Cloudflare and Nginx reverse proxy background.



  • This isn't nearly a complete guide, just some background that @EddieJennings was doing some research/learning on.

    So, I've only found one way that would get a Letsencrypt cert working with an Nginx reverse proxy for the transport back end to Cloudflare. The free Cloudflare DDOS mitigation service will normally handle all TLS traffic on their front end, and very well from the limited testing I've done (places like ssllabs.com)

    certbot-2 certonly  --dns-cloudflare --dns-cloudflare-credentials ~/.secrets/certbot/cloudflare.ini --renew-by-default -d travisdh1.net 
    

    So, certbot-2 is the current version of the certbot client in the Fedora repositories. Comes in python2-certbot. They also have a python3-certbot, but that's only needed if you've switched to python3, and I don't see a reason to do such on a reverse proxy.

    certonly because certbot just doesn't deal with reverse proxy configs properly yet. It's great if you're only running a single web server off a single box, but tends to mess up configs for you in more complex configurations.

    --dns-cloudflare is a plugin. Also available in the default repositories now as python2-certbot-dns-cloudflare.noarch. Handles the Cloudflare authorization, which used to be more difficult than with this plugin. I didn't find any documentation on this plugin when Googling on how to do this, I blame bad Googlefu.

    --dns-cloudflare-credentials ~/.secrets/certbot/cloudflare.ini Exactly what it looks like, an .ini file with your Cloudflare credentials. You're registered email address and api_key should be all that's needed. Mine looks something like:

    # Cloudflare API credentials used by Certbot
    dns_cloudflare_email = [email protected]
    dns_cloudflare_api_key = longstringofgobelygook
    

    --renew-by-default Tell Certbot that we want to renew the certificate(s). Honestly, I forget why I put this in here with the initial cert request.

    Finally, every single domain and/or subdomain you want the certificate to be valid for needs to be listed with -d domain.com. So subdomains are -d subdomain.domain.com. I currently have 17 subdomains and the main domain that all get certs this way.

    That doesn't mean they all work at any given time, it is my home lab box that I purposely break **** on.



  • Almost forgot a couple other "little" items.

    I have a crontab setup to have certbot check the renewal every day.

    1 5 * * * /usr/bin/certbot-2 renew
    

    The certifications themselves go in /etc/letsencrypt/live/domain.com/. I created a couple of symlinks in /etc/ssl/ that point back to the letsencrypt files. At the time, it was much easier to remember the full path and filename to /etc/ssl/domain.com.key and /etc/ssl/domain.com.crt than the full path and filenames that certbot used.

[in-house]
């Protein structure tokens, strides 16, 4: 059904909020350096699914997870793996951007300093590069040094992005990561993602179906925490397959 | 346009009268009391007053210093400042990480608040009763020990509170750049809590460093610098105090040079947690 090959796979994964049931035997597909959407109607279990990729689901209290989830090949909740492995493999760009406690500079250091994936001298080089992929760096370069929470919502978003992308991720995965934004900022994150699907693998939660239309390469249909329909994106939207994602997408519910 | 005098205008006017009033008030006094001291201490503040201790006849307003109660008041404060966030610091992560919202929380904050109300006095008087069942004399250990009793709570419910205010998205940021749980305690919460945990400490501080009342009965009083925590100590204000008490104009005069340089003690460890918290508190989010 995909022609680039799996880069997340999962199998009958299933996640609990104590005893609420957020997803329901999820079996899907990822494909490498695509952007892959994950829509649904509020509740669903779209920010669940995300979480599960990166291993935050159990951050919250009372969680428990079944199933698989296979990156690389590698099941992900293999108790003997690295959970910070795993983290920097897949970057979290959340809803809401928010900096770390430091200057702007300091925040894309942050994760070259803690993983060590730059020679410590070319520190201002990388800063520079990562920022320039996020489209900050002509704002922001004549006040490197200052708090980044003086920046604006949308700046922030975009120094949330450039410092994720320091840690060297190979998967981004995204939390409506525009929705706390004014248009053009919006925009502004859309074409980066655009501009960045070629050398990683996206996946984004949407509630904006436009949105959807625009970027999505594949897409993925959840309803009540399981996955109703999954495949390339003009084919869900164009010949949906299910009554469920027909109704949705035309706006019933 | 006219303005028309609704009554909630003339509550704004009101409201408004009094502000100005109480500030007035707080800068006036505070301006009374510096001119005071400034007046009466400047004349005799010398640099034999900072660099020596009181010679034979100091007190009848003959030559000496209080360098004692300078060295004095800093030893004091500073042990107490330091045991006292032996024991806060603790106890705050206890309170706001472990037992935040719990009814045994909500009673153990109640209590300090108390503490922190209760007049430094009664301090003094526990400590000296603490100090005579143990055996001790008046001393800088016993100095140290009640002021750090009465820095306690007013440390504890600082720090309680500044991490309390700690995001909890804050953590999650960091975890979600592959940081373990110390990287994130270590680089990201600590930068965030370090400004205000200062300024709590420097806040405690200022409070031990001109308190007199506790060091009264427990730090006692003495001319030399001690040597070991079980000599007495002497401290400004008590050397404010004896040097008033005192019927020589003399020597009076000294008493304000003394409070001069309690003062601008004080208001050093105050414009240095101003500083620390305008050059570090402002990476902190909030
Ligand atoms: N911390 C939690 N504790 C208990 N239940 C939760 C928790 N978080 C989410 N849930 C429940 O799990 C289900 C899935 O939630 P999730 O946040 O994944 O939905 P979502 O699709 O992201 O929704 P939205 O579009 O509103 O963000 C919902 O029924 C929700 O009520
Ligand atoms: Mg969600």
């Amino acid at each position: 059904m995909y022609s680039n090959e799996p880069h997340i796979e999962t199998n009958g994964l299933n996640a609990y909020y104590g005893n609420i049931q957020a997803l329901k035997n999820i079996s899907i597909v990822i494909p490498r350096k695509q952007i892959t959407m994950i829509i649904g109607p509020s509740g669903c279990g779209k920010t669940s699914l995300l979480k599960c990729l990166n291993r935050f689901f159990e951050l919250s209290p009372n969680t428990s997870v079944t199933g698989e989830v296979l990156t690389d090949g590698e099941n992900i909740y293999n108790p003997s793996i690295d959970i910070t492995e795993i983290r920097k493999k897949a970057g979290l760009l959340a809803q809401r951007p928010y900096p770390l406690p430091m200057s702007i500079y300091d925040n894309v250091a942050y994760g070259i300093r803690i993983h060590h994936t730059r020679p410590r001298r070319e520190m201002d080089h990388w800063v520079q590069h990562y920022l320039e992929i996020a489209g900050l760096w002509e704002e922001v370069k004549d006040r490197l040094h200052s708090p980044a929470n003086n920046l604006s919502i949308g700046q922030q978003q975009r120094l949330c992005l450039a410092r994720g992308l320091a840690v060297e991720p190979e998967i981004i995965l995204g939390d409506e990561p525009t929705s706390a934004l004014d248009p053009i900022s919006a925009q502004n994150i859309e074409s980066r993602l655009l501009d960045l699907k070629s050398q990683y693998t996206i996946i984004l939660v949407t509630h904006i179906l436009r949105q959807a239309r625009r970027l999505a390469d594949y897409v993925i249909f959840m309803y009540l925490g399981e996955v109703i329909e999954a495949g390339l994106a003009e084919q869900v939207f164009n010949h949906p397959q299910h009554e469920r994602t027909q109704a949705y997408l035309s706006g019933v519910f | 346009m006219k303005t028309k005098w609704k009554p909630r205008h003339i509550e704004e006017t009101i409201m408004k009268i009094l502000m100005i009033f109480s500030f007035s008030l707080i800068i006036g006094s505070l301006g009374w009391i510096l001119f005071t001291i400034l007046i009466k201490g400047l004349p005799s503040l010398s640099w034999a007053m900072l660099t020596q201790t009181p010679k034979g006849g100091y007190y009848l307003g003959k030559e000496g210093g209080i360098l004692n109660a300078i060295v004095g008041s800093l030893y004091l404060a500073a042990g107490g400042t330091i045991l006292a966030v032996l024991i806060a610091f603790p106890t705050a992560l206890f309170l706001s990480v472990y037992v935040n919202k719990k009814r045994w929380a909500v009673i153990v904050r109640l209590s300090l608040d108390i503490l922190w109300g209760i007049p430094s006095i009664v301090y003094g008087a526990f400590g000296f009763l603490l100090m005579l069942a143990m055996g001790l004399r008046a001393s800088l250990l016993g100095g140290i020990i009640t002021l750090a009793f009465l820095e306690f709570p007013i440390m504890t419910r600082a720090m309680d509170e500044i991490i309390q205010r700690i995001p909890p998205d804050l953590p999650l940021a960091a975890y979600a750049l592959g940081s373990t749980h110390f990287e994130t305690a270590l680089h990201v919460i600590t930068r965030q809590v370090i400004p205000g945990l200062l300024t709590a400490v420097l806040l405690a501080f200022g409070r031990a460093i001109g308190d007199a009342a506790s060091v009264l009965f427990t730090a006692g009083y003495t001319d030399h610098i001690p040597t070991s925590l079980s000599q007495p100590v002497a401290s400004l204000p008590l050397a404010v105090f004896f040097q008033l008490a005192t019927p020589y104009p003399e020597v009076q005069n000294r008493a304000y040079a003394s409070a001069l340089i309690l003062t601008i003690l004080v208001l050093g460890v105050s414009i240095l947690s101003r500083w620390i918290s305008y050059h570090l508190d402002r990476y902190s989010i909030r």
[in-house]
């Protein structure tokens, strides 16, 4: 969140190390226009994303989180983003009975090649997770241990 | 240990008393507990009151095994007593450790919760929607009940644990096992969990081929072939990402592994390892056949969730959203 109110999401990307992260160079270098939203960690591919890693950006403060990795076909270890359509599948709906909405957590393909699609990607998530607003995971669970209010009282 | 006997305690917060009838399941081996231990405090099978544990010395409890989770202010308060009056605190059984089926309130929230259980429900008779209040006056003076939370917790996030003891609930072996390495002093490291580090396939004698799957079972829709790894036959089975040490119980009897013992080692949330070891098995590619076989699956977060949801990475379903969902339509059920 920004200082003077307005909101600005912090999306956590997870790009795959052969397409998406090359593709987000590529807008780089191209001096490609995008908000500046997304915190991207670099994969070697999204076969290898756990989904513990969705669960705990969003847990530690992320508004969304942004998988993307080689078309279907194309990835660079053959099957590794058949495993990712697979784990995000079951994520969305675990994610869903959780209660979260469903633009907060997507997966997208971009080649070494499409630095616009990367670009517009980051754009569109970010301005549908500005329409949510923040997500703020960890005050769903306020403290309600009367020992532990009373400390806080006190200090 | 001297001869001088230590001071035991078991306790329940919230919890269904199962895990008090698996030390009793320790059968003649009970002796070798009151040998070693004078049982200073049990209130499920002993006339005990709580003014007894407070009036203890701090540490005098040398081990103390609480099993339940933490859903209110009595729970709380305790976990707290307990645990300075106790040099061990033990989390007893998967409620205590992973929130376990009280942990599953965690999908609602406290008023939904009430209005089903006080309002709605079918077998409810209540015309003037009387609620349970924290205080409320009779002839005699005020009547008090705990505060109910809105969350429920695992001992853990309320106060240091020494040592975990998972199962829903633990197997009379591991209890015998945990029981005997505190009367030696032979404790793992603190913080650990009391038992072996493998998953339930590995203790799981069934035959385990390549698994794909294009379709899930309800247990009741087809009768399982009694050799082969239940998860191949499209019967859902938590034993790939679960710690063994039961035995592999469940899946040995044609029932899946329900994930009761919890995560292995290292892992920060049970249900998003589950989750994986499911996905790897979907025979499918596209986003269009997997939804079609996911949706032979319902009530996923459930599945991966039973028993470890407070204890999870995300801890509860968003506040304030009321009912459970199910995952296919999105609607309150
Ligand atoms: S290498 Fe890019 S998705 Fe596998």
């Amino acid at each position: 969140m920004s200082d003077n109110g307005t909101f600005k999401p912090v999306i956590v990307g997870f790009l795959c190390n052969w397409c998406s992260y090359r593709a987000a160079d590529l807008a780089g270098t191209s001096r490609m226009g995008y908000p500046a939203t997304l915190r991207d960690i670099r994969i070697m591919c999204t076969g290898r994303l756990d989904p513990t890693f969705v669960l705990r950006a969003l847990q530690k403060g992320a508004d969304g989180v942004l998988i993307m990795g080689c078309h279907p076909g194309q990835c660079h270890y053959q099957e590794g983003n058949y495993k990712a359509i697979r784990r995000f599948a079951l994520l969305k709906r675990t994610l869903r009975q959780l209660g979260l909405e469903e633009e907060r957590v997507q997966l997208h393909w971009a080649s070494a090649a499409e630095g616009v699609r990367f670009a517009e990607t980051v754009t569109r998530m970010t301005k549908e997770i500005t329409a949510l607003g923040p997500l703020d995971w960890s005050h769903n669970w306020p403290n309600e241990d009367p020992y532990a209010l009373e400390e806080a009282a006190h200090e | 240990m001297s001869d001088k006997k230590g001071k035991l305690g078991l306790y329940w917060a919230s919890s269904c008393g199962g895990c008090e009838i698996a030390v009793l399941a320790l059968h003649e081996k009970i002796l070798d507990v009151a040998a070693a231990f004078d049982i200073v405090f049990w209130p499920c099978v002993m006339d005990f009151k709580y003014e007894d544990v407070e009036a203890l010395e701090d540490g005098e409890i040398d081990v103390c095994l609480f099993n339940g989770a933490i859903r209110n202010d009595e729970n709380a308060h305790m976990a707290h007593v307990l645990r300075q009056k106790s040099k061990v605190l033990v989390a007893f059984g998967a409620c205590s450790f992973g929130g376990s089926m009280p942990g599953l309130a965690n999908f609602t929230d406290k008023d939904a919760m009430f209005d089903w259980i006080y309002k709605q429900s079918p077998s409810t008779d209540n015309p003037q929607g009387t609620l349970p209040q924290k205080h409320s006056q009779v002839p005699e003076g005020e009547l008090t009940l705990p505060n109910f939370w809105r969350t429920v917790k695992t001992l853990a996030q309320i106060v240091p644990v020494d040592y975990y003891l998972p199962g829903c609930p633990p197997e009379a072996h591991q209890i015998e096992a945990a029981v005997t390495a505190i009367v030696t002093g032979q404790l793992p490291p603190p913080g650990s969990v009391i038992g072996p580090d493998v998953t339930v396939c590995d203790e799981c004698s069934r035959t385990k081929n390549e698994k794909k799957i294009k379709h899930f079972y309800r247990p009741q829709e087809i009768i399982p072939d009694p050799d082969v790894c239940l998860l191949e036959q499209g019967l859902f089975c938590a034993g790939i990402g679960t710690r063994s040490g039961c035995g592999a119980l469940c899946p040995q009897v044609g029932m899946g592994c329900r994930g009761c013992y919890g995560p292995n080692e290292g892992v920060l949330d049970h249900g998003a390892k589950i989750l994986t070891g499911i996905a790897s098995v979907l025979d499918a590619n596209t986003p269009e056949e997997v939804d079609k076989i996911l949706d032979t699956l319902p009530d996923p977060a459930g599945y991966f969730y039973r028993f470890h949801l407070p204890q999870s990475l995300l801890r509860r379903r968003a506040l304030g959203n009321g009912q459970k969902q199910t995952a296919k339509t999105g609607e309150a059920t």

travisdh1.net.key -> /etc/letsencrypt/live/travisdh1.net/privkey.pem
    travisdh1.net.pem -> /etc/letsencrypt/live/travisdh1.net/fullchain.pem
    

    Then it's just a matter of plugging those two files into the ssl_certificate and ssl_certificate_key lines from @JaredBusch's guide: https://mangolassi.it/topic/16651/install-nginx-as-a-reverse-proxy-on-fedora-27



  • @travisdh1 Are there any benefits of configuring your own reverse-proxy if it's running behind CloudFlare that is essentially the one already? I know they offer their own Origin CA certs that you can install on your web servers to encrypt the traffic between CF and your cloud. As long as you're happy to stick with CloudFlare, there will be no need to run cron jobs with certbot renewals every 3 months.



  • @taurex said in Cloudflare and Nginx reverse proxy background.:

    @travisdh1 Are there any benefits of configuring your own reverse-proxy if it's running behind CloudFlare that is essentially the one already? I know they offer their own Origin CA certs that you can install on your web servers to encrypt the traffic between CF and your cloud. As long as you're happy to stick with CloudFlare, there will be no need to run cron jobs with certbot renewals every 3 months.

    You can run a self signed cert on your local server and still be 100% encrypted with CloudFlare.



  • @taurex said in Cloudflare and Nginx reverse proxy background.:

    @travisdh1 Are there any benefits of configuring your own reverse-proxy if it's running behind CloudFlare that is essentially the one already? I know they offer their own Origin CA certs that you can install on your web servers to encrypt the traffic between CF and your cloud. As long as you're happy to stick with CloudFlare, there will be no need to run cron jobs with certbot renewals every 3 months.

    I still use a reverse proxy but I'm using self-signed certs. I just have to make sure to select Full SSL instead of Full SSL (strict). To many cool things I can do using reverse proxy like upstream.



  • @taurex said in Cloudflare and Nginx reverse proxy background.:

    @travisdh1 Are there any benefits of configuring your own reverse-proxy if it's running behind CloudFlare that is essentially the one already? I know they offer their own Origin CA certs that you can install on your web servers to encrypt the traffic between CF and your cloud. As long as you're happy to stick with CloudFlare, there will be no need to run cron jobs with certbot renewals every 3 months.

    As @JaredBusch said, you can run self-signed certs with CloudFlare just fine. This was for my home lab, so I purposely do things the hard way sometimes, just to see what it's like. That's why I originally tackled this anyway. Running a reverse proxy mostly so I don't have to pay for nearly 30 IP addresses on the box I rent for it.